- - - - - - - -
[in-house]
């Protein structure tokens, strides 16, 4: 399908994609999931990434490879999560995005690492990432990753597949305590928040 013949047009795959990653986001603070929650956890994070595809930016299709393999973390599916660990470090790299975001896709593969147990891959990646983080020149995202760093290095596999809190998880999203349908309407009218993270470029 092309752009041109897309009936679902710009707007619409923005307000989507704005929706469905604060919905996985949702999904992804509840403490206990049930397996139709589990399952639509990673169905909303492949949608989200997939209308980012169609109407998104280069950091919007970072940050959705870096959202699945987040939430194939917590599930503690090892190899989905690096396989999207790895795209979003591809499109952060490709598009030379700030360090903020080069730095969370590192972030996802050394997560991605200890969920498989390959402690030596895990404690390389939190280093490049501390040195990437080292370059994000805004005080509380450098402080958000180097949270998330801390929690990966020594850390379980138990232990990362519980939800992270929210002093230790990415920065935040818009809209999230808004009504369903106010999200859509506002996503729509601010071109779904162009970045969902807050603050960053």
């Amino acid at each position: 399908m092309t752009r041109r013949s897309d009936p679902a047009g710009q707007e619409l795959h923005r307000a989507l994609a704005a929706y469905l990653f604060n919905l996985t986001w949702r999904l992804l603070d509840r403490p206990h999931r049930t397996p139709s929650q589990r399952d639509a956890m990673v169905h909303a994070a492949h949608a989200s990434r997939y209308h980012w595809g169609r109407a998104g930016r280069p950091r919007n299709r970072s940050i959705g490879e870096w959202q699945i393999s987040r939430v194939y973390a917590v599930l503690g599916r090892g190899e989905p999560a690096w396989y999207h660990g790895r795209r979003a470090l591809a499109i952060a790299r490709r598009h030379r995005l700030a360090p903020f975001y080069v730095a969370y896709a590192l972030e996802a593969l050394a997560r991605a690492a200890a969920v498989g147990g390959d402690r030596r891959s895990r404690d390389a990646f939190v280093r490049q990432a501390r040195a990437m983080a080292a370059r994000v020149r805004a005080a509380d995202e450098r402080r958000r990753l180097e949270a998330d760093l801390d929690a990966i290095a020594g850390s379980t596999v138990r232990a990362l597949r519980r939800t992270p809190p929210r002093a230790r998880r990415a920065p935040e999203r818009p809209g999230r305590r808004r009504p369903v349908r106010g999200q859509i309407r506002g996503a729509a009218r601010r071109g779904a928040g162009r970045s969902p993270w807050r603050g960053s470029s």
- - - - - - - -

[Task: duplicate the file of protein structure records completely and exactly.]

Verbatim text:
[in-house]
């Protein structure tokens, strides 16, 4: 399908994609999931990434490879999560995005690492990432990753597949305590928040 013949047009795959990653986001603070929650956890994070595809930016299709393999973390599916660990470090790299975001896709593969147990891959990646983080020149995202760093290095596999809190998880999203349908309407009218993270470029 092309752009041109897309009936679902710009707007619409923005307000989507704005929706469905604060919905996985949702999904992804509840403490206990049930397996139709589990399952639509990673169905909303492949949608989200997939209308980012169609109407998104280069950091919007970072940050959705870096959202699945987040939430194939917590599930503690090892190899989905690096396989999207790895795209979003591809499109952060490709598009030379700030360090903020080069730095969370590192972030996802050394997560991605200890969920498989390959402690030596895990404690390389939190280093490049501390040195990437080292370059994000805004005080509380450098402080958000180097949270998330801390929690990966020594850390379980138990232990990362519980939800992270929210002093230790990415920065935040818009809209999230808004009504369903106010999200859509506002996503729509601010071109779904162009970045969902807050603050960053």
């Amino acid at each position: 399908m092309t752009r041109r013949s897309d009936p679902a047009g710009q707007e619409l795959h923005r307000a989507l994609a704005a929706y469905l990653f604060n919905l996985t986001w949702r999904l992804l603070d509840r403490p206990h999931r049930t397996p139709s929650q589990r399952d639509a956890m990673v169905h909303a994070a492949h949608a989200s990434r997939y209308h980012w595809g169609r109407a998104g930016r280069p950091r919007n299709r970072s940050i959705g490879e870096w959202q699945i393999s987040r939430v194939y973390a917590v599930l503690g599916r090892g190899e989905p999560a690096w396989y999207h660990g790895r795209r979003a470090l591809a499109i952060a790299r490709r598009h030379r995005l700030a360090p903020f975001y080069v730095a969370y896709a590192l972030e996802a593969l050394a997560r991605a690492a200890a969920v498989g147990g390959d402690r030596r891959s895990r404690d390389a990646f939190v280093r490049q990432a501390r040195a990437m983080a080292a370059r994000v020149r805004a005080a509380d995202e450098r402080r958000r990753l180097e949270a998330d760093l801390d929690a990966i290095a020594g850390s379980t596999v138990r232990a990362l597949r519980r939800t992270p809190p929210r002093a230790r998880r990415a920065p935040e999203r818009p809209g999230r305590r808004r009504p369903v349908r106010g999200q859509i309407r506002g996503a729509a009218r601010r071109g779904a928040g162009r970045s969902p993270w807050r603050g960053s470029s």